Friday, August 16, 2013

The Curse of the Sagging Middle

Okay, so this can have different meanings, depending upon your perspective. As I skidded sideways into another birthday and wondered what the heck happened to my once-girlish figure, I pondered ‘the sagging middle.’

As writers, we are cautioned about the sagging middle--the point in our story where it droops and loses tension. How much like life is that? As I tugged at the waistband of my favorite jeans the other day, I noticed they don’t fit the same as they used to. Well, I know how I got my sagging middle--too many hours in the recliner under the laptop, a can of soda and a bag of chips at the ready, (and just a little chocolate). Okay, okay. A lot of chocolate. My sagging middle came from putting all the wrong junk into my body and limiting my activity.

And there it is--how we get a sagging middle in a story. We fill it with junk--unnecessary details, the little wanderings we go on when we stray from the plot, characters that don’t serve a real purpose, lines that don't move the story forward. We lose the tension and the action. That fantastic beginning that grabbed our reader by the throat and held her there suddenly becomes Jello that’s sat out in the sun too long. We manage to get back on track and tighten up our ending, but it’s an uphill climb. Readers may not make that uphill climb with us. They’ve dozed off already.

Here’s a test I’ve discovered to determine if you have a sagging middle. (No, don’t look down at your navel. I’m talking about writing again.) Highlight a section that you might use as an excerpt. Paste it into a new document, then read it. Does it stand alone? Does it represent the story or give a glimpse of one of your characters? Does it have some action? Would it make you want to read the entire book?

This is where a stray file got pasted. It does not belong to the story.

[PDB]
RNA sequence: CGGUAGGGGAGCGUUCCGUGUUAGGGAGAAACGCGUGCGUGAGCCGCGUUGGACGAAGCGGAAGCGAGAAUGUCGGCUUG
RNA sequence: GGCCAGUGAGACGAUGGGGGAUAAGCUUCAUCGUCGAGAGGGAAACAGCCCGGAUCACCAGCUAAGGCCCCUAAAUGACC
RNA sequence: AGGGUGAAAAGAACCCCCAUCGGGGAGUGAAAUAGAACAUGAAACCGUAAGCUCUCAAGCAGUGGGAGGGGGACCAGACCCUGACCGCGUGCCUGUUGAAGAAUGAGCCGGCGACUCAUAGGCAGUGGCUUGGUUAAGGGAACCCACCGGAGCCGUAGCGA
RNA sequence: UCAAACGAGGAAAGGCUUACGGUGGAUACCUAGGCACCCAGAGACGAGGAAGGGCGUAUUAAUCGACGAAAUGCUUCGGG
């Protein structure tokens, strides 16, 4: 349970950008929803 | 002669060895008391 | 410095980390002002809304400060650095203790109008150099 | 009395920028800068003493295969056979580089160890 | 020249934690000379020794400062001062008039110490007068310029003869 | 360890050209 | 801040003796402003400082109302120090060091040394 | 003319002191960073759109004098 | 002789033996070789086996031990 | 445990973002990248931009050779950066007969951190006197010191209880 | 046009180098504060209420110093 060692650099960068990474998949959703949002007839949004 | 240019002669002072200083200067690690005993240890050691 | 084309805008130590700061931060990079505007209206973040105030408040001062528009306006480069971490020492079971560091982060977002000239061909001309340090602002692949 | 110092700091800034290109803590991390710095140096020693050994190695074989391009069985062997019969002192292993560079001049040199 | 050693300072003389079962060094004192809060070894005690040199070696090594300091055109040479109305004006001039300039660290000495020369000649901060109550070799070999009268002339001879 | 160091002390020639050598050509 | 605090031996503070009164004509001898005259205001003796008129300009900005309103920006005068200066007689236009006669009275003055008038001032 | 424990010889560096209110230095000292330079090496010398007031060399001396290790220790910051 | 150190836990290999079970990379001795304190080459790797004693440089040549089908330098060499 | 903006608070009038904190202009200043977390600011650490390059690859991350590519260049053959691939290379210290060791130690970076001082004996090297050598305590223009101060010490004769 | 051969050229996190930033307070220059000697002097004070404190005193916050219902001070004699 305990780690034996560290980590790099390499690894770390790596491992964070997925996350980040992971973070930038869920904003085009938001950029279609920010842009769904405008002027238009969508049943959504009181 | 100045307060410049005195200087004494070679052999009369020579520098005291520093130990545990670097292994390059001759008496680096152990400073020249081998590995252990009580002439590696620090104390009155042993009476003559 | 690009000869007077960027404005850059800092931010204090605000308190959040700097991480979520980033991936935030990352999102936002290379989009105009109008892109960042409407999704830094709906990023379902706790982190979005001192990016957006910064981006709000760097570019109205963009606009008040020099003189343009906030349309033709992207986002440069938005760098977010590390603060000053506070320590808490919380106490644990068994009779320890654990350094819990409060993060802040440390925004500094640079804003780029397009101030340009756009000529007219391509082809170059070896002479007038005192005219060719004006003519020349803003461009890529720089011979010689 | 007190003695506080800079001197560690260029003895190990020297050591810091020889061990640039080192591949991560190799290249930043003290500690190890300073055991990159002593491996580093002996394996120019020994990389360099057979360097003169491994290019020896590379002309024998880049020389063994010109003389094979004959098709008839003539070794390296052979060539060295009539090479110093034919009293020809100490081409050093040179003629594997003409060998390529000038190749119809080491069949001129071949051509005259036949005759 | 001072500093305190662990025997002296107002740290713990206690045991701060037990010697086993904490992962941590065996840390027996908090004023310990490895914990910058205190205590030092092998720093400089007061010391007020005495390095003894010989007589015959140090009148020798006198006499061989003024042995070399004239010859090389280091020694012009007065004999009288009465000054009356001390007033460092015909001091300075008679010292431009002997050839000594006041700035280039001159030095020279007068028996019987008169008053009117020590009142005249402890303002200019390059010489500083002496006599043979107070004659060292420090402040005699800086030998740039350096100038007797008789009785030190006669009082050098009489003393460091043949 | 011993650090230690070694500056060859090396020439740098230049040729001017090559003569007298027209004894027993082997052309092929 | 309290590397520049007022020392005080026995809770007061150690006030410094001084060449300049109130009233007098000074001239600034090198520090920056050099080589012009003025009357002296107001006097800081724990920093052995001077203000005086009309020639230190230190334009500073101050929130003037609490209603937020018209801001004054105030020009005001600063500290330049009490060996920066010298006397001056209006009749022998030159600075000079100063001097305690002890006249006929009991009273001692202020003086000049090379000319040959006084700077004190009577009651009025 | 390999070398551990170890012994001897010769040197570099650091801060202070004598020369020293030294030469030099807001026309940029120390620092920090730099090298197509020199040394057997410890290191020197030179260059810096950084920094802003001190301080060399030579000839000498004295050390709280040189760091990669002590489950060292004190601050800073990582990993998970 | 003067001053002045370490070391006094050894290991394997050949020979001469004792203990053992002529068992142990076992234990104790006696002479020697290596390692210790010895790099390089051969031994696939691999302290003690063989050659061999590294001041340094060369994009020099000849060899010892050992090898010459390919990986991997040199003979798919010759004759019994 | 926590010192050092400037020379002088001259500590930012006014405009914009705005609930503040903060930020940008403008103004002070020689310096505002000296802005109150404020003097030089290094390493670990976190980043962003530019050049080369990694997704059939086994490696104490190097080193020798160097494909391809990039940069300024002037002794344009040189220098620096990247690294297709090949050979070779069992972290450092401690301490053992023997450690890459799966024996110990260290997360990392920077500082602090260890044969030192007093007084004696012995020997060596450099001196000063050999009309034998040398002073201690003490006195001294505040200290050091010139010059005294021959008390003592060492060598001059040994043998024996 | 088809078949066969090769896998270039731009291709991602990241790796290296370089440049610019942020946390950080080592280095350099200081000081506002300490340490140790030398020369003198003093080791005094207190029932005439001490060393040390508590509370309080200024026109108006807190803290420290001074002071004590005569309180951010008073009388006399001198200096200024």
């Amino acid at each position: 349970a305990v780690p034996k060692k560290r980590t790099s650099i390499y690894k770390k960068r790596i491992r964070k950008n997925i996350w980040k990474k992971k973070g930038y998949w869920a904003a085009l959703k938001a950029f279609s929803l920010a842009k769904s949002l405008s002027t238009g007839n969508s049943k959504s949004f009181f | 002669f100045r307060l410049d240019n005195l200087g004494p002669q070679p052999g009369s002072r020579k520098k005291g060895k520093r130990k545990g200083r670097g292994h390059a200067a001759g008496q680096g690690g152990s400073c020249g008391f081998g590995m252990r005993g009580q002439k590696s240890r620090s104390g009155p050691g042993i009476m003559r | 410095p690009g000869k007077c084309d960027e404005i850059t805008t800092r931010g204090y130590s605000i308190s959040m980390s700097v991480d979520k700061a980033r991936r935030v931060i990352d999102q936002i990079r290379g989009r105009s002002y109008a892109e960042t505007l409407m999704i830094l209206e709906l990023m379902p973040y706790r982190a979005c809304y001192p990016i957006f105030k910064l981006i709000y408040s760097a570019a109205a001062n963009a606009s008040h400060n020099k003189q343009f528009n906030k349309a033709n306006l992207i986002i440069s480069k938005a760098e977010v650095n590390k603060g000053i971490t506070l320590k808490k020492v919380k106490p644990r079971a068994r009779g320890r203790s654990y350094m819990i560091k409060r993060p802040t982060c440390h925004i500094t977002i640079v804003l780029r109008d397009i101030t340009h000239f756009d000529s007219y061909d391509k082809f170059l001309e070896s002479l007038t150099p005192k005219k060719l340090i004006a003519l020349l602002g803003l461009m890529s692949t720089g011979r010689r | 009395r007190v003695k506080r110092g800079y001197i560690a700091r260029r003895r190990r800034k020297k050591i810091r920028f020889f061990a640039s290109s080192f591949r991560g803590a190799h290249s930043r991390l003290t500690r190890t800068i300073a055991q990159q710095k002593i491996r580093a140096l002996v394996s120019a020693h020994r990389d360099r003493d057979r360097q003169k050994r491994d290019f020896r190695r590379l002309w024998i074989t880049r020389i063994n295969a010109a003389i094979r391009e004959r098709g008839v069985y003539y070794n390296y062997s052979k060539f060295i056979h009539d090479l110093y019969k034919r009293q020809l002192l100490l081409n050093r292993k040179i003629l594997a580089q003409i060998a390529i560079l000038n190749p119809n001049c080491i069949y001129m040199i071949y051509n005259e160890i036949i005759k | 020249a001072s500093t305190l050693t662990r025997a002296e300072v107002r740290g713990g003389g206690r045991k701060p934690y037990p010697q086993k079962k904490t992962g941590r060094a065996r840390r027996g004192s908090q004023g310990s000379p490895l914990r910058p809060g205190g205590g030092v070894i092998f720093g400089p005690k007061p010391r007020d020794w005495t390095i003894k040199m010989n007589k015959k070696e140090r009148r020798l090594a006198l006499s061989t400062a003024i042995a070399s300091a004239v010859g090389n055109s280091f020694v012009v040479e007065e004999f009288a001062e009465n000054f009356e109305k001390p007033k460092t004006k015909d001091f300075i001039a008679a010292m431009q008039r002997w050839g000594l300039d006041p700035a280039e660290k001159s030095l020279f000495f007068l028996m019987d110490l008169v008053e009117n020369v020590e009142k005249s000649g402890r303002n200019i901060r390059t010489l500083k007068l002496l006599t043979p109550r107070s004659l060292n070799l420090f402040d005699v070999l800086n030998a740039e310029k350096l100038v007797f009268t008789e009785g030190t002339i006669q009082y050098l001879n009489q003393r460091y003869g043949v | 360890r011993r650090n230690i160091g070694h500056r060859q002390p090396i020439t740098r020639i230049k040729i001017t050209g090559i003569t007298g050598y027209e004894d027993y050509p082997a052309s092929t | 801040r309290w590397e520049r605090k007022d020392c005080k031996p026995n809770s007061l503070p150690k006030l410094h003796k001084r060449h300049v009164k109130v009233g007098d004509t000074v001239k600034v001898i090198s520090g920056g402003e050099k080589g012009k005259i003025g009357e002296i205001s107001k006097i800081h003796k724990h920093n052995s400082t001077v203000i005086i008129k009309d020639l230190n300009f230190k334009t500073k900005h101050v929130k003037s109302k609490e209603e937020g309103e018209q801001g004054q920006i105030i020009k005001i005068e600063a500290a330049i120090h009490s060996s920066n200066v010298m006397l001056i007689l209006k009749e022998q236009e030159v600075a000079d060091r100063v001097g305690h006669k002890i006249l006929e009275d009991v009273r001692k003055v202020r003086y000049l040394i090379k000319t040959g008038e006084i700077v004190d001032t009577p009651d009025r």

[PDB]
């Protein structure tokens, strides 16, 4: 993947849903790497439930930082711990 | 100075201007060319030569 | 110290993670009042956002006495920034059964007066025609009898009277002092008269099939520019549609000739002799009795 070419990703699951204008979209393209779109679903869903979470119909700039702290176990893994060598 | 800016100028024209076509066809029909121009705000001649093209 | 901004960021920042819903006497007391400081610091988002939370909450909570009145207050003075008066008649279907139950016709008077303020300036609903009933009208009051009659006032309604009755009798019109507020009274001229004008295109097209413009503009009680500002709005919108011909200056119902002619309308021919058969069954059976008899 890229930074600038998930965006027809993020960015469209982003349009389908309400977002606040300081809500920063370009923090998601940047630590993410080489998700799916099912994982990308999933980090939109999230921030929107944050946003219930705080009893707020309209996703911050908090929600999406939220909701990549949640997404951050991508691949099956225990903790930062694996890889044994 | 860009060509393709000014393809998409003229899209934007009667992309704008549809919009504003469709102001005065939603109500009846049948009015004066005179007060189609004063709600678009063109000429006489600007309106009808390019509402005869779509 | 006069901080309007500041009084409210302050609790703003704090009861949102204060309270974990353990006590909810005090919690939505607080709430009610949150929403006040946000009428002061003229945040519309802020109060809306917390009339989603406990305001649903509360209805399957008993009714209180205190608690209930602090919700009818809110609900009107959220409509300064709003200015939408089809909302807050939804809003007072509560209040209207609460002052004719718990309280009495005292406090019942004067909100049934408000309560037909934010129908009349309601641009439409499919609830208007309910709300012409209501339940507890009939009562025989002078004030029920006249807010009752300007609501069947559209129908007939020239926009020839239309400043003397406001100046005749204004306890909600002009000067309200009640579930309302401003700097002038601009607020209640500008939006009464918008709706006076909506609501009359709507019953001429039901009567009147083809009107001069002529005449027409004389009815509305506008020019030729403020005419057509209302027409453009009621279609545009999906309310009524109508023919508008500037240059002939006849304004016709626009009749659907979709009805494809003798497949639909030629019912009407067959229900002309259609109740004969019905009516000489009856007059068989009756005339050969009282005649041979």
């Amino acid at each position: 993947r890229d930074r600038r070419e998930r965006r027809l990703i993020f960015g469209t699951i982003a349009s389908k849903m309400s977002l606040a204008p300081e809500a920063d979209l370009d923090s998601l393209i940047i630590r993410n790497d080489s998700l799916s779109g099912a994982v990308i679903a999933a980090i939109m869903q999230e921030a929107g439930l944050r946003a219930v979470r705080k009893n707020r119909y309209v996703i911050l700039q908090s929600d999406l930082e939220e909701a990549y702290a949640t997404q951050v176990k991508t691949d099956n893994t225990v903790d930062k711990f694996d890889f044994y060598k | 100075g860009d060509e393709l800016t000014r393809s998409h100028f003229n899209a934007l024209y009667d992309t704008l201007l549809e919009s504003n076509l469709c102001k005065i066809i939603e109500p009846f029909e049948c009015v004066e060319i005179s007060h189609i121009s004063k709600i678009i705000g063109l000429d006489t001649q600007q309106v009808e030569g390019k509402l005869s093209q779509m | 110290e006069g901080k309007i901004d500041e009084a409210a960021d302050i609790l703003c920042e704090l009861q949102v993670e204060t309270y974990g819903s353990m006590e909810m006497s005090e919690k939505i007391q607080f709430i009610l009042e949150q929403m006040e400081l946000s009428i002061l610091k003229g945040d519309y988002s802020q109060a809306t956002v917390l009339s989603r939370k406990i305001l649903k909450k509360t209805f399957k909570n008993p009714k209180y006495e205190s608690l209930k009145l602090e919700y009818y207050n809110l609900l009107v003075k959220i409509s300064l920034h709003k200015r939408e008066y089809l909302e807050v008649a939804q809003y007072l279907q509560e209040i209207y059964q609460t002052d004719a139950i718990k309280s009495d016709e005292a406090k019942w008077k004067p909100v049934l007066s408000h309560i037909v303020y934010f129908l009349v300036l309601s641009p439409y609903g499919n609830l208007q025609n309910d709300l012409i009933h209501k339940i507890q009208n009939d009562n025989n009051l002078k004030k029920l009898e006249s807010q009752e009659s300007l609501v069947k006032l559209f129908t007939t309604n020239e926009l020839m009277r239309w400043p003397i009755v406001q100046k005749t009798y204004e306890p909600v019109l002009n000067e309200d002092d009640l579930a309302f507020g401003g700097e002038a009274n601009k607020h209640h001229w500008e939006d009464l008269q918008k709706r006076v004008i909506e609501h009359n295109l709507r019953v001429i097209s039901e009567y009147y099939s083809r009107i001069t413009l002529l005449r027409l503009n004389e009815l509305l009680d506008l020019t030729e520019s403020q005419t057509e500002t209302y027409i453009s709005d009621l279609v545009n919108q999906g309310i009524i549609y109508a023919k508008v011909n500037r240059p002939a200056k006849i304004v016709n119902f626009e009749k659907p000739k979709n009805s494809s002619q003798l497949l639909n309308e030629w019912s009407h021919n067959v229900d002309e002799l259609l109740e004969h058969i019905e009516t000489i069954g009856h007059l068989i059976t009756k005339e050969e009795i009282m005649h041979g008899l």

If you answer ‘no’ to any of those questions, your story needs liposuction and a good workout. (Or maybe I’m talking about my waistline again?)

Breaking your story into random excerpts will tell you if it’s filled with junk, or (cliche alert) fit as a fiddle. 

Linda Rettstatt - Writing for Women


Big Mike said...

Funny, and true. Ref too much time in the chair typing away, my tell tale sign is a pain in my lower back. That gets worse with age also.

Michael Davis (
Author of the Year (2008 and 2009)
Award of Excellence (2012)

Julie Eberhart Painter said...

Well expressed. Cliche alert: You have a way with words.

Liz Fountain said...

I love the tip of sampling random excerpts and will try it. My bete noir is the sagging bit between the middle and the end. At some point in every novel-length MS, I feel I have a great beginning, a solid middle, and a ripping ending. And, I'm completely lost about how to get from the end of the middle to the beginning of the end. Maybe your tip will help, Linda - thanks!